The incorporation of radioactivity into various cells in the sequence of spermatogenesis was measured by preparing highly purified spermatozoan nuclei from the cauda epididymidis of mice at daily intervals after injection of (3H)thymidine. The stages of differentiation of these sperm at the time of thymidine administration were calculated from the kinetics of spermatogenesis. The procedure for purification of sperm nuclei included sonication, mechanical shearing, and treatment with trypsin, DNase, Triton X-100, 2M NaC1, and sodium dodecyl sulfate. DNA was isolated from these nuclei by treatment with dithiothreitol and pronase, followed by phenol extraction and ethanol precipitation. The levels of radioactivity in the epididymal sperm head preparations were low (less than 13 dpm/mouse) for 27 days after injection, and then rose dramatically to over 4 times 104 dpm/mouse. Further experiments demonstrated that the 11 dpm of 3H radioactivity contained in sperm heads at 21 or 26 days after injection of (3H)TdR was significantly above background and contamination levels from other cells or other sources. Most of the radioactivity was in the sperm DNA and represented incorporation of tritium from (3H)TdR into the nuclear DNA of meiotic cells at 0.002 percent of the rate of incorporation into S-phase cells. Little, if any, (3H)TdR was incorporation into the DNA of spermatids. The levels of DNA synthesis during the meiotic prophase in the mouse appear to be much lower than those reported for other organisms.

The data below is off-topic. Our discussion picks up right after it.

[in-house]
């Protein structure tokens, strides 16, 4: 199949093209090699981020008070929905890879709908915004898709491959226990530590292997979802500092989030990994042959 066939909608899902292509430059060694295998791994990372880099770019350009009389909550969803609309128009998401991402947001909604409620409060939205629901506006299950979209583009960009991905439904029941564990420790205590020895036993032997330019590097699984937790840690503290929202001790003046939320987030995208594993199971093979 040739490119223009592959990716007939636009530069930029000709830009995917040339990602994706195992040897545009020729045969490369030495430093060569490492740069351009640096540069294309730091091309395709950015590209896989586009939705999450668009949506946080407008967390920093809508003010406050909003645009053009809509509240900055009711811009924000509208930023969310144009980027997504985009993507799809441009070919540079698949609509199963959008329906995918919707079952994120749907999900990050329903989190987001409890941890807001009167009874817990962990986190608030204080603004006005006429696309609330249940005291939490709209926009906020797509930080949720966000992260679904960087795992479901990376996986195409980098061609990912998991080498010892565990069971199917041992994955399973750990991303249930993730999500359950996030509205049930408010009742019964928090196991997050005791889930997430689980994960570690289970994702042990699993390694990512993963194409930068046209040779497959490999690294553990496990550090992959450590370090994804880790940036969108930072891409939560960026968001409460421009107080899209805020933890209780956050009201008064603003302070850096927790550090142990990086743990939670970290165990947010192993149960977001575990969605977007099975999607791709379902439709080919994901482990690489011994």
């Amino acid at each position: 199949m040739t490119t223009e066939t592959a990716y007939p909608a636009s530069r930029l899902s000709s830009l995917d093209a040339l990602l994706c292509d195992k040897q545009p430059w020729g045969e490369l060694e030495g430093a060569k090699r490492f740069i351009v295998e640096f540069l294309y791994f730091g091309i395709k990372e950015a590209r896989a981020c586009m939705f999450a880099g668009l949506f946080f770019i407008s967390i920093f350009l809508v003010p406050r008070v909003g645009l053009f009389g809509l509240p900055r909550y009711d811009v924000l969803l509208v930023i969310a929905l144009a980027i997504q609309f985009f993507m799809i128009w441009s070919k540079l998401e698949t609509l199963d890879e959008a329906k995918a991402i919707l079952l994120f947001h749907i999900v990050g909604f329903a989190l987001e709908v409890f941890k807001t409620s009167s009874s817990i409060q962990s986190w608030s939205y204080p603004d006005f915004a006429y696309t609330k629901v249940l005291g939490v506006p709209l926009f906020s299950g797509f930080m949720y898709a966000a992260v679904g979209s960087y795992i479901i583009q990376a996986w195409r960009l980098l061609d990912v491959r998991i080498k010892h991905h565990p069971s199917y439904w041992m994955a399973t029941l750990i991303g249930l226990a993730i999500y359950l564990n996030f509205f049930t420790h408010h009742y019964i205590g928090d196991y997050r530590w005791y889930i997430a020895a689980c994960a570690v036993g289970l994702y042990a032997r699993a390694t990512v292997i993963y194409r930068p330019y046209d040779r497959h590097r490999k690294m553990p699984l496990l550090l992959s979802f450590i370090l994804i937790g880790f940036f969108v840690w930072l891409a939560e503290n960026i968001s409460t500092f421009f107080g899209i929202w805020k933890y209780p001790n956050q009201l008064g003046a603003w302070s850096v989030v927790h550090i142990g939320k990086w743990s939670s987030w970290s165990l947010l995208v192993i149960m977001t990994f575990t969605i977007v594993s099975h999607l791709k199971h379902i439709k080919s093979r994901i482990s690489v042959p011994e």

This content is only available as a PDF.